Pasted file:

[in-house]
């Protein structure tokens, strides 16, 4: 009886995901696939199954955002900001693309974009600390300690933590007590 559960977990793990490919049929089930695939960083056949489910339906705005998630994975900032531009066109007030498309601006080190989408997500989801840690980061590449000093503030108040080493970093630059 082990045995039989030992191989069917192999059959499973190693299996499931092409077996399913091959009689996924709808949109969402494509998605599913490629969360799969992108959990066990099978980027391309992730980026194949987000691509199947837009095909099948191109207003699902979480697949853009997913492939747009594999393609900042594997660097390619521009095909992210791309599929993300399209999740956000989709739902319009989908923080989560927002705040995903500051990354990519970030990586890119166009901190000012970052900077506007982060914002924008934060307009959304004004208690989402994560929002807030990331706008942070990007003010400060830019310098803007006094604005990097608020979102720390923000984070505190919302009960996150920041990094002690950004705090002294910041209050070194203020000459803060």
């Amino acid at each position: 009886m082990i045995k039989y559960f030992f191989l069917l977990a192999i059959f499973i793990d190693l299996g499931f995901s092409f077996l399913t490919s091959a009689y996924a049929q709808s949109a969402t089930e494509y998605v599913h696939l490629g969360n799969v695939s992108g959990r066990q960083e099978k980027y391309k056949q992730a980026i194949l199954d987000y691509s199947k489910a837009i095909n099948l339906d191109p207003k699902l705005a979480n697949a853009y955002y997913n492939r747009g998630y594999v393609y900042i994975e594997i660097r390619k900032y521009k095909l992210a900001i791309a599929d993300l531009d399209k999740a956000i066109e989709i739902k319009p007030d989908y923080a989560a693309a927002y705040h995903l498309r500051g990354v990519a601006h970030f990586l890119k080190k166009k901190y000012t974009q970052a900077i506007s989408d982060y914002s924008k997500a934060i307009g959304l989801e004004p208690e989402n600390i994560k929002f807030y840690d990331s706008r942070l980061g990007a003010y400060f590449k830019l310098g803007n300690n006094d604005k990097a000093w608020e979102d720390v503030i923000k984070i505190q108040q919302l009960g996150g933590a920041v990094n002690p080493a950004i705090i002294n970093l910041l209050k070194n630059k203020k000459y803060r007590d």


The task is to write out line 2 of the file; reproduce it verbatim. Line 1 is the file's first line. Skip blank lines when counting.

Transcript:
């Protein structure tokens, strides 16, 4: 009886995901696939199954955002900001693309974009600390300690933590007590 559960977990793990490919049929089930695939960083056949489910339906705005998630994975900032531009066109007030498309601006080190989408997500989801840690980061590449000093503030108040080493970093630059 082990045995039989030992191989069917192999059959499973190693299996499931092409077996399913091959009689996924709808949109969402494509998605599913490629969360799969992108959990066990099978980027391309992730980026194949987000691509199947837009095909099948191109207003699902979480697949853009997913492939747009594999393609900042594997660097390619521009095909992210791309599929993300399209999740956000989709739902319009989908923080989560927002705040995903500051990354990519970030990586890119166009901190000012970052900077506007982060914002924008934060307009959304004004208690989402994560929002807030990331706008942070990007003010400060830019310098803007006094604005990097608020979102720390923000984070505190919302009960996150920041990094002690950004705090002294910041209050070194203020000459803060």